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Discussion Starter · #1 ·
I am so excited to have prepped my first garden!!:D: I live in PA, 60 miles west of Philly. How much can 125 square feet produce? I know it depends on what I plant, but is this a good size garden for one person? Should I till more? I'm up for doing as much as possible. I think by keeping it long and narrow it will be easier to weed. I can stay on the grass and reach in. Thoughts and opinions on this please!:thumb:

So WOW, that was MUCH more work that I thought it would be. I wasn't sure what to do about the grass on top of the soil, but I just tilled it in :eek::. The soil was also wet, after 2 days of rain. I know I have 2 strikes against me right there, but I needed to get it done now. I'm confident that it will be fine. I cut the grass down to 1" prior to tilling.

After it was tilled 10" deep, and passed over 2-3 times, I spread a cart load of cow manure mixed with straw/hay, mulched leaves, fine saw dust, etc. This manure has been sitting for at least 6 months already. There were a couple of pitch fork loads that had some white fungus,but I didn't think that would matter, it will probably aid in decomposition.

Tomorrow I will till the manure in. I have enough manure for 25 more loads if I needed, so I have plenty for the future. How much should I put on? a thin layer 1-2" over the entire tilled area?

Once the manure is tilled in, is there any preparation I need to do for the winter? A cover of some sort? Maybe a thin layer of manure to be tilled in in the spring?

Thanks a lot for reading and any advice you give!
 

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So WOW, that was MUCH more work that I thought it would be. I wasn't sure what to do about the grass on top of the soil, but I just tilled it in . The soil was also wet, after 2 days of rain. I know I have 2 strikes against me right there, but I needed to get it done now. I'm confident that it will be fine. I cut the grass down to 1" prior to tilling.
Breaking new ground is the hardest part, but from now on it will till much easier, especially with the added manure for compost.
Don't worry about the grass, it will decompose along with the manure.
I would keep the total amount of added composted manure to no more than 3" total/year. If you will be adding some more, go ahead and till it in,.....but wait till the soil is not too wet.:thumb:
 

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Most of the gardens I had when I was younger were much larger than I ended up being able to use, but it was always good to go out and pick a dozen good ripe Tomatoes when I felt like it.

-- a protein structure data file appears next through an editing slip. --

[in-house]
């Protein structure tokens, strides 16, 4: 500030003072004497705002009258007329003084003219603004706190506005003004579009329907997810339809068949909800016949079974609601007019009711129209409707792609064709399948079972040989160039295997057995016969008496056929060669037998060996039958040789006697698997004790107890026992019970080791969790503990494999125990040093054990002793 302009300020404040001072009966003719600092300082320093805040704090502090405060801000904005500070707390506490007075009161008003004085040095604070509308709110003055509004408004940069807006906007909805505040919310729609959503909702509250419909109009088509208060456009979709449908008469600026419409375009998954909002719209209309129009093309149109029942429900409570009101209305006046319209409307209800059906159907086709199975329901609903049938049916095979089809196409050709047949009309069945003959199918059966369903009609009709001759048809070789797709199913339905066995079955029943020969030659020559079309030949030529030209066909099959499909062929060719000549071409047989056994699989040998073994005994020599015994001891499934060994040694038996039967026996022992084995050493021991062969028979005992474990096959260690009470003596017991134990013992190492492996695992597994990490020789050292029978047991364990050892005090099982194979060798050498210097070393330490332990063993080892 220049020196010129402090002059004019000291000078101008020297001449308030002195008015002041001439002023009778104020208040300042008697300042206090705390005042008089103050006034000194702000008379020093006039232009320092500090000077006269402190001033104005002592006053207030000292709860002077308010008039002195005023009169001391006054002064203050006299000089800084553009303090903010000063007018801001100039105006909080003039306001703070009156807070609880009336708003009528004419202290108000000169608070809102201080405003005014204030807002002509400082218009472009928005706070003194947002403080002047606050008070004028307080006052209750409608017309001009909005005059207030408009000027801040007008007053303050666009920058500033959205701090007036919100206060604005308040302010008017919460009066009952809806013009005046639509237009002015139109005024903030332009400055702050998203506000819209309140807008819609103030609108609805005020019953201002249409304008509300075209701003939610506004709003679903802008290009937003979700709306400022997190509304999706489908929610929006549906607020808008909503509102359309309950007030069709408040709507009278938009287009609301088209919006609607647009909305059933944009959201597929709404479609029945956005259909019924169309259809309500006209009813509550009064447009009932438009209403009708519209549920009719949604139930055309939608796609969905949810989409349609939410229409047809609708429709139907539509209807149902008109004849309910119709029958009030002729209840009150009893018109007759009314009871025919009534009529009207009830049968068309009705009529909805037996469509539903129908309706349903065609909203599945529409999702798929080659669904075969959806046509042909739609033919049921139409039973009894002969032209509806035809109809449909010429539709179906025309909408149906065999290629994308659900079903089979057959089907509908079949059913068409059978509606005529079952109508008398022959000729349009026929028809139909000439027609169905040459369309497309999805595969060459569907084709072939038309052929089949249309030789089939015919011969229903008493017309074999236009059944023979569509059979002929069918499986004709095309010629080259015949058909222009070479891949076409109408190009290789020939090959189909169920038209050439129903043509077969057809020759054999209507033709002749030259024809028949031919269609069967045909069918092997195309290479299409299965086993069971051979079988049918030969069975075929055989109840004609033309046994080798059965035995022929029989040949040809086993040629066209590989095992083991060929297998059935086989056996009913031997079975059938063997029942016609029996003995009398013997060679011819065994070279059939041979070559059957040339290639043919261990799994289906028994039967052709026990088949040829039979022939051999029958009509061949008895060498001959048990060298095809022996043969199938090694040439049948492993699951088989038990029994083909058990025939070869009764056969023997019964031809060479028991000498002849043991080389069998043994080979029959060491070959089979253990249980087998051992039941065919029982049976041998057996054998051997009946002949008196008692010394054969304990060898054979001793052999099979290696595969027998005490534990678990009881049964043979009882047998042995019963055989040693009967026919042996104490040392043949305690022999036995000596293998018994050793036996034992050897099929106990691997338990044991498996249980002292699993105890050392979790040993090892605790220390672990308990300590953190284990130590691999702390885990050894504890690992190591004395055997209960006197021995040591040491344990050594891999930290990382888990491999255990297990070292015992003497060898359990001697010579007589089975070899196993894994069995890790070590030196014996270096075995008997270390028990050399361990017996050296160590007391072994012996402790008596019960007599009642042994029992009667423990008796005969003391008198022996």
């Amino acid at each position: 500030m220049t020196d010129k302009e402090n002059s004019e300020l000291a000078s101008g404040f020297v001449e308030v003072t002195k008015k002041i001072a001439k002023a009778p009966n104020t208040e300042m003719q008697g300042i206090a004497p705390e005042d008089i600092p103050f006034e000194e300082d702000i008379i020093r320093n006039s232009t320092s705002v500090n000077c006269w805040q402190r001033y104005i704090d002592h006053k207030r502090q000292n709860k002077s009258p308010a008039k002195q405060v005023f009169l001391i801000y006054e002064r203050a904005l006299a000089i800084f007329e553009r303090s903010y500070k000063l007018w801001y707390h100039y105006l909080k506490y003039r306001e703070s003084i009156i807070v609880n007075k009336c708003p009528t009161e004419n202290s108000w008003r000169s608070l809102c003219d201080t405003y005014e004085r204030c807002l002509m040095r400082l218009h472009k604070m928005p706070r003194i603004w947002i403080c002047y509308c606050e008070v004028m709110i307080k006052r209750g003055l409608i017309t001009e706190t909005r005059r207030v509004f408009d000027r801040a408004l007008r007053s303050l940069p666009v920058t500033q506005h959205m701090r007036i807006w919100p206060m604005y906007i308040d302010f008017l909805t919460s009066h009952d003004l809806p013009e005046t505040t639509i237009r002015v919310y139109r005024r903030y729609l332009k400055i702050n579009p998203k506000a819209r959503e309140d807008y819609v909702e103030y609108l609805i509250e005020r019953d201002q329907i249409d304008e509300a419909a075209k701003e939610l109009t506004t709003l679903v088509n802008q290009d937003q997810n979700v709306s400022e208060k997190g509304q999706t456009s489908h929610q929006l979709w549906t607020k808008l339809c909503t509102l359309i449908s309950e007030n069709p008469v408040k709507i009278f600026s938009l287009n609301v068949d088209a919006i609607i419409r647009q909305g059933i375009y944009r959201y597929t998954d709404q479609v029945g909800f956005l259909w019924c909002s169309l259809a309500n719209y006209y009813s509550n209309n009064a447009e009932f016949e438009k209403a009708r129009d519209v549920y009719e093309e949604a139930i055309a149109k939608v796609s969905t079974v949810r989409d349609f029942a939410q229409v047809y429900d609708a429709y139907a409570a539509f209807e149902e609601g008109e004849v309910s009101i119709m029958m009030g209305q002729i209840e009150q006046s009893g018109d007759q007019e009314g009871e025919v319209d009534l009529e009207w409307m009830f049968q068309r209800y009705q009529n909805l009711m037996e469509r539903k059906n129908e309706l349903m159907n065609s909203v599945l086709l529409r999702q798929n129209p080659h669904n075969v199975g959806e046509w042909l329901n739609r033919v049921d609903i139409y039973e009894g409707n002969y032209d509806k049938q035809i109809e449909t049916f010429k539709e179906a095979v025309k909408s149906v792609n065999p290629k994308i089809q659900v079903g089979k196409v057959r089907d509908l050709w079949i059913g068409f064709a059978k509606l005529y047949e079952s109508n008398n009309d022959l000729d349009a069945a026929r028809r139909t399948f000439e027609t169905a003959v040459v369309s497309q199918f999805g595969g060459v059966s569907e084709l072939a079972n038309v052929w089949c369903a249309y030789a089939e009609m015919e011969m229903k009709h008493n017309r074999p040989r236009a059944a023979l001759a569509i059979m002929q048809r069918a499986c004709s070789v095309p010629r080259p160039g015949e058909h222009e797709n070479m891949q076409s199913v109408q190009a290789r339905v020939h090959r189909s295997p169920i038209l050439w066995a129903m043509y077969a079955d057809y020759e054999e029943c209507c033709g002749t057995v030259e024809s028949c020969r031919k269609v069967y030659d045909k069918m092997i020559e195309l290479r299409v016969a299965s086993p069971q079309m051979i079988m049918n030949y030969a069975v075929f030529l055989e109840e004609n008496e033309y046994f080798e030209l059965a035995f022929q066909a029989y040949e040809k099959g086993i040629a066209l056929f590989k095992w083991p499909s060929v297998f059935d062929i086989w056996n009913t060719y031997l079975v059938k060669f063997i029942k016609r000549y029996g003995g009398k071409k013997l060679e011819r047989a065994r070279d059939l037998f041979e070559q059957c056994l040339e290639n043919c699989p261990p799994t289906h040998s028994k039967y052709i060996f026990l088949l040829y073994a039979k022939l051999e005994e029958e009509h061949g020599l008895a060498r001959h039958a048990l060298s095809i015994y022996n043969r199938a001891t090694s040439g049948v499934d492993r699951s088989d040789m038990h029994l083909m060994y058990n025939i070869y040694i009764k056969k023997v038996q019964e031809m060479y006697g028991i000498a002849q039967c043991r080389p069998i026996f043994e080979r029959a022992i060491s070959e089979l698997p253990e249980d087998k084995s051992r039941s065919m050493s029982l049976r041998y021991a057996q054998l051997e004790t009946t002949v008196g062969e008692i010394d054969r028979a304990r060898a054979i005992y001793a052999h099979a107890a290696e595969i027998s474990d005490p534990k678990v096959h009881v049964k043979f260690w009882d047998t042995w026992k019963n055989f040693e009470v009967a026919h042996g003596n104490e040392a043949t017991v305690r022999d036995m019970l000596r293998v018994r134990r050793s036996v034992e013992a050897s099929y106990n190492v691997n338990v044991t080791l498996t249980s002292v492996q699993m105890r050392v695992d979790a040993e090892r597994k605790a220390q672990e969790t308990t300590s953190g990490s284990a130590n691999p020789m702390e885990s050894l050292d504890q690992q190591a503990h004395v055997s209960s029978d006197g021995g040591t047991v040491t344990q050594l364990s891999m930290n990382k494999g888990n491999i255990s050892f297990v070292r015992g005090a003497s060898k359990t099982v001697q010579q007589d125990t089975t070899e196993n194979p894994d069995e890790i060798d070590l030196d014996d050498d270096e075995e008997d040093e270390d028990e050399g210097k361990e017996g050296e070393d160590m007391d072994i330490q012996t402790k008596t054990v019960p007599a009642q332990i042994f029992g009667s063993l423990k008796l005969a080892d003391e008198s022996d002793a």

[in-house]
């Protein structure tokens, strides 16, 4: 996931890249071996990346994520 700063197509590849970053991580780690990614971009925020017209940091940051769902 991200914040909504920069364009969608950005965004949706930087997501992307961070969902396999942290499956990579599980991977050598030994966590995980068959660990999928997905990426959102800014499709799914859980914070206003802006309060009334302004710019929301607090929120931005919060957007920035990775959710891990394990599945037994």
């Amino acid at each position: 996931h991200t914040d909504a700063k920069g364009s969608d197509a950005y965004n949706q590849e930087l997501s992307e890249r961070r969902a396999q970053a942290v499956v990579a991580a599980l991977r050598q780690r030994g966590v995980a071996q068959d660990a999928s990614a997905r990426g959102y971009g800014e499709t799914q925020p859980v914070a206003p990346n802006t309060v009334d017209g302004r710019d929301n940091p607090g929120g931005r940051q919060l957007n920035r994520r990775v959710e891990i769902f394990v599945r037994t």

Its good to till it over twice again in the spring before you actually plant as this will greatly reduce the amount of weeds.

Depending on what you want to grow and how much you want to grow, I would say plant twice what you think youll need. Maybe that's too much for the first time, but you get the idea.
 

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I am so excited to have prepped my first garden!!:D: I live in PA, 60 miles west of Philly. How much can 125 square feet produce? I know it depends on what I plant, but is this a good size garden for one person? Should I till more? I'm up for doing as much as possible. I think by keeping it long and narrow it will be easier to weed. I can stay on the grass and reach in. Thoughts and opinions on this please!:thumb:
...

Once the manure is tilled in, is there any preparation I need to do for the winter? A cover of some sort? Maybe a thin layer of manure to be tilled in in the spring?

Thanks a lot for reading and any advice you give!
Feels good, doesn't it? :thumb:

I was in the same position last year with breaking sod to make a new garden. I started in the spring though. You'll have a head start next year, which is great.

I tried a few different methods for killing sod. The most effective method was the double dig method, which is a lot of work but I had fewer problems with weeds. You should be able to find the method described online somewhere if you're interested. The second method which also worked a treat was just to dig up a spade's depth and turn it over so that the grass was upside down in the bottom of the hole. Easier than double digging but not quite as effective.

In my humble opinion, you have the right idea to make it long and narrow, especially if one of the long sides is to the south. Less chance of plants shading each other that way. Your bed does seem a little small, but you have a longer and warmer growing season than I have, and it's better to have a modest start and build on it, than take on too much at once and get burnt out.

I think you've started out really well. What sort of soil do you have? Clay? Sand? Loam? Is there any change of the surface soil being washed away in spring floods?
 

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Discussion Starter · #6 ·
Feels good, doesn't it? :thumb:

I think you've started out really well. What sort of soil do you have? Clay? Sand? Loam? Is there any change of the surface soil being washed away in spring floods?
It feels great! I have always had a mild disgust for grass/sod :cool: and was more than happy to till it under. I am happy that this lot of land will go towards something productive.

The top 8-10 inches is a fairly decent top soil which was deposited when the last owner did work to the property. If it is anything, it has a bit of clay in it. I found almost NO rocks or stones.

I decided to add two more carts of manure, making 2-3" of manure total. I am also bringing in 3 carts of sand. Once this is deposited, I'll till until it is evenly mixed and let it rest until spring.

I really look forward to growing some nice veggies!
 
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